A chimpanzee could cook dinner, if it wanted to - study

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The non-profit Nonhuman Rights Project asked a New York state court to establish the "legal personhood" of chimpanzees.

Cambridge – Although chimpanzees obviously don’t cook, they share with humans the psychological capabilities to do so, a new study by two US scientists shows.

This suggests, they say, that once humans managed to control fire, they would have learned to cook quite quickly, supporting claims that cooking originated early in human evolution.

The psychological capabilities required for cooking include motivation, patience, inhibitory control, causal understanding and planning, write the scientists, Felix Warneken from Harvard
University and Alexandra G. Rosati from Yale University, in the London-based Royal Society’s journal Proceedings B.

The transition to a cooked diet marked a major shift in human evolution and may have contributed to the development of larger brains, according to the scientists, who point out that brain tissue
consumes a large amount of energy and that cooking – compared with a diet of fruits, leaves and raw meat – increases the energy available from foods.

Among the many unanswered questions is whether the control of fire, thought to have been used first for heat and light, led to cooking only after a significant delay. Were the last common ancestors of
humans and apes cognitively capable of cooking? 

To shed light on this, the scientists performed nine experiments on chimpanzees (Pan troglodytes), humans’ closest living relatives.

The scientists say their experiments showed that chimpanzees prefer cooked foods, comprehend the transformation of raw food that occurs when it is cooked, were willing to wait – and also to give up raw food already
in their possession – to acquire cooked food, and would transport as well as save raw food in anticipation of having it cooked.

“To our knowledge, this is the first evidence that apes can plan for the future by saving food for future transformation.”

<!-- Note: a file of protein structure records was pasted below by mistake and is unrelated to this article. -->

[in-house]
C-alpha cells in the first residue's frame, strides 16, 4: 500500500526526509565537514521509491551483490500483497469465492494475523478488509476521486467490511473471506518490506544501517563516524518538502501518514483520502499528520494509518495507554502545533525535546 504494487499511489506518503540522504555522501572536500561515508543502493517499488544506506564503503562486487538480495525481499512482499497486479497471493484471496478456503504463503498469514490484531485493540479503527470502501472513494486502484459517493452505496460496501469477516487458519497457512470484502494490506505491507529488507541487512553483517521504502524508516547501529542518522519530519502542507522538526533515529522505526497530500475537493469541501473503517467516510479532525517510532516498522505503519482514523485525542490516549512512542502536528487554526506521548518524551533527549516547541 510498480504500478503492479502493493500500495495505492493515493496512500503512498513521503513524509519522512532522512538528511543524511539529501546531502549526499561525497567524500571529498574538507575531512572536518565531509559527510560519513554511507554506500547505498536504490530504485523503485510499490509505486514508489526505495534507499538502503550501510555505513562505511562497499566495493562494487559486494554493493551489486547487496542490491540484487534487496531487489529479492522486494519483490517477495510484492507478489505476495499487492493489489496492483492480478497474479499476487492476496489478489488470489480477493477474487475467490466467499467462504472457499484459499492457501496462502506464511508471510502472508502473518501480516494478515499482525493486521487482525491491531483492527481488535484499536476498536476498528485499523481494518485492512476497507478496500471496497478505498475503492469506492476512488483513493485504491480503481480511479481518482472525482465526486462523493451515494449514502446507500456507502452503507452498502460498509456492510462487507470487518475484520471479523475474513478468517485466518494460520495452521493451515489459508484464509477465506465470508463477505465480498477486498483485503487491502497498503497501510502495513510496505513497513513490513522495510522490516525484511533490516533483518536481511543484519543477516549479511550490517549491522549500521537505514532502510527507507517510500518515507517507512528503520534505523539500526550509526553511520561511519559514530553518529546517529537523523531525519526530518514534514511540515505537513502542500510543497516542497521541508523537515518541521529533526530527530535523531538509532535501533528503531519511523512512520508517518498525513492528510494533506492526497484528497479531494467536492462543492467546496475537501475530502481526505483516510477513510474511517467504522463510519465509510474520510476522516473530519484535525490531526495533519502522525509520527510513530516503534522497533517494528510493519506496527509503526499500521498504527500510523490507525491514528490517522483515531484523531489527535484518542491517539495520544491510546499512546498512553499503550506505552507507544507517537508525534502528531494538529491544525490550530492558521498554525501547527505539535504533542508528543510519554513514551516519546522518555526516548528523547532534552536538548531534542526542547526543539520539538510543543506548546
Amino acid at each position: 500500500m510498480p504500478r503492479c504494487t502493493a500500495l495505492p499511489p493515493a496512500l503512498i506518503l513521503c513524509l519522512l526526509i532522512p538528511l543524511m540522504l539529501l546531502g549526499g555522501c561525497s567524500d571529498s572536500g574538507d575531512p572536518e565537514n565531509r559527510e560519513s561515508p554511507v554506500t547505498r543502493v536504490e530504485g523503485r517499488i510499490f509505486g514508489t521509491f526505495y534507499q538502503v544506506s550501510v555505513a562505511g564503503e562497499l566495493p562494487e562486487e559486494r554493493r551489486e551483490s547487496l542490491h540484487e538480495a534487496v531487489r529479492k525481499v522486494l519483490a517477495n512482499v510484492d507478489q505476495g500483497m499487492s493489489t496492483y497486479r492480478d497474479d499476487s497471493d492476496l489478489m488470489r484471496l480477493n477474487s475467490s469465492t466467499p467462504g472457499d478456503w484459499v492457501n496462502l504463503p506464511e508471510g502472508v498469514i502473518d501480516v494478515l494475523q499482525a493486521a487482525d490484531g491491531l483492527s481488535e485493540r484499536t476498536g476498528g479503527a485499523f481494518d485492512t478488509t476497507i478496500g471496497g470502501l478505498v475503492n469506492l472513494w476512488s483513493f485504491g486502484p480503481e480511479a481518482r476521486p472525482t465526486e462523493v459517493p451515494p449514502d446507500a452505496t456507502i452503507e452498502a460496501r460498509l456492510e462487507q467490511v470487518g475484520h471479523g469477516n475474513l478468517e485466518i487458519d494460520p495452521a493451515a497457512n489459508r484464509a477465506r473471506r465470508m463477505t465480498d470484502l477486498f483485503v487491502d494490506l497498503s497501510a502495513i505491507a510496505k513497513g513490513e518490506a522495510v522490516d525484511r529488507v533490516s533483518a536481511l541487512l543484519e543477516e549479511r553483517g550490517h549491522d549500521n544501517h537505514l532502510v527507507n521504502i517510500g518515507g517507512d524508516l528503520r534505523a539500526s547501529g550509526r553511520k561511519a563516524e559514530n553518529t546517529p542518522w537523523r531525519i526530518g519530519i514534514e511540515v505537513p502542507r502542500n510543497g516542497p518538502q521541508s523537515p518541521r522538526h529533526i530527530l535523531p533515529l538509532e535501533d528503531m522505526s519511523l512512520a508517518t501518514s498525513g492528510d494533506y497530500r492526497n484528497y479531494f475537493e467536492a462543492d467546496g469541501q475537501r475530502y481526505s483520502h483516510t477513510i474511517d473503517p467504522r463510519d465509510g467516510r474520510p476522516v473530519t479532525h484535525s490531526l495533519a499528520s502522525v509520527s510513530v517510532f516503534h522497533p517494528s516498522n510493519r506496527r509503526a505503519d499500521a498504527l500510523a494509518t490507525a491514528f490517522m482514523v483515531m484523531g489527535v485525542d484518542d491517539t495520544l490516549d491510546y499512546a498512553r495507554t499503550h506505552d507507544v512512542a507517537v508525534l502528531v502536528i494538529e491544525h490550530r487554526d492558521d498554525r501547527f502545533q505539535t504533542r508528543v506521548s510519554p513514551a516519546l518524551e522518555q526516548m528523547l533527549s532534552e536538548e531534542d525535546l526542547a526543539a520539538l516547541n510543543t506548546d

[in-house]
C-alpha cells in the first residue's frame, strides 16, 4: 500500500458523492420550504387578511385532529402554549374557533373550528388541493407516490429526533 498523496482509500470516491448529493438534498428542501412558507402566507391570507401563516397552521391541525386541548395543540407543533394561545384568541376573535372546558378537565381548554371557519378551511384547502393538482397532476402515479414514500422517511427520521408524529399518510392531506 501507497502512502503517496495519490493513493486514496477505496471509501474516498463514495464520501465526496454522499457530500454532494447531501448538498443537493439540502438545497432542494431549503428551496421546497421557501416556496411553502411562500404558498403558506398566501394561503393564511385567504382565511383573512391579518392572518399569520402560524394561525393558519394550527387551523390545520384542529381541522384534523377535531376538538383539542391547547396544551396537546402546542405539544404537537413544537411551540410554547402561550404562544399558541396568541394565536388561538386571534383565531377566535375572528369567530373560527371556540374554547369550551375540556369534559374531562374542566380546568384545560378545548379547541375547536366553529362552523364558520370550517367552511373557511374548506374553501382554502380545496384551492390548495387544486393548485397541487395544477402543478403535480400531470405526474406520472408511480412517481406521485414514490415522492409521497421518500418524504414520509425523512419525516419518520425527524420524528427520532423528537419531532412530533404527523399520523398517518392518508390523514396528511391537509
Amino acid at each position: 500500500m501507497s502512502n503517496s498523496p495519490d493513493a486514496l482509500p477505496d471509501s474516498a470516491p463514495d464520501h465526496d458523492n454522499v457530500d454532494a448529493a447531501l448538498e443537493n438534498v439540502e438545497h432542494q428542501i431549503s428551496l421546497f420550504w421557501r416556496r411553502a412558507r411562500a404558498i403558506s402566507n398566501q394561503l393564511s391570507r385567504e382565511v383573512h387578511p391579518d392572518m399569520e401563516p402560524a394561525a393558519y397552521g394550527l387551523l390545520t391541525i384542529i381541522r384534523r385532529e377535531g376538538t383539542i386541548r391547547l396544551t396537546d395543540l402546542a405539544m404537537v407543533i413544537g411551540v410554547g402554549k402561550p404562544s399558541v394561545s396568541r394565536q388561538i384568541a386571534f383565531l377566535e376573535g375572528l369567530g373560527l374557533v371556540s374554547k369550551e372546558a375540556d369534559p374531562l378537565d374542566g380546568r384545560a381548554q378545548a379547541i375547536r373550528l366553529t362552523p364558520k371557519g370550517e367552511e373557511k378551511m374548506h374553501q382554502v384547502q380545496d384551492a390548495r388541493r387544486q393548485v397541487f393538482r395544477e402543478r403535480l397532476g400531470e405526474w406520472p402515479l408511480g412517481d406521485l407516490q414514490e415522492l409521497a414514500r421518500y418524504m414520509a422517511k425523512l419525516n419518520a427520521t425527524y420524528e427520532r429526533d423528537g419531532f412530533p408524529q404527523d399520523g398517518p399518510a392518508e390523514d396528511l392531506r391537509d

During the experiments, which were voluntary for the chimpanzees, an individual ape sat across from the experimenter, separated by wire mesh or bars, at a table with a sliding top. The experimenter placed
the options on the tabletop, pushed it forward, and the chimpanzee could indicate its choice by pointing or touching one option.

In the first experiment, the researchers learned that the apes preferred a slice of cooked sweet potato to a raw one. The second showed that when given the choice between receiving one raw slice immediately or having to wait a minute to receive either three
raw slices or three cooked ones, they opted more often to wait for the cooked slices. 

Further experiments used two containers: a control device and a mock-up cooker with a false bottom hiding a pre-cooked slice of food. 

When a raw slice of food was placed in the “cooker,” which was then shaken by the experimenter, the cooked slice came out. When the same procedure was followed with the control device, the raw slice came out unchanged.
The chimpanzees preferred the cooker. They resisted eating raw food and put it into the cooker instead, put different kinds of food – and only edible items – into it, and brought raw food from one side of the room to the other to put into the cooker.

Some even saved food for future “cooking” by waiting three minutes until the experimenter showed up with the cooker and control device. 

“Given that chimpanzees in these studies inferred novel opportunities to transform their food after minimal experience, this suggests that early hominins may have also been able to detect and use existing opportunities in their environment to cook foods,” the scientists
write. 

“Wild chimpanzees will calmly monitor the movements of natural fires, and even actively seek out roasted seeds from burnt habitats,” they observed.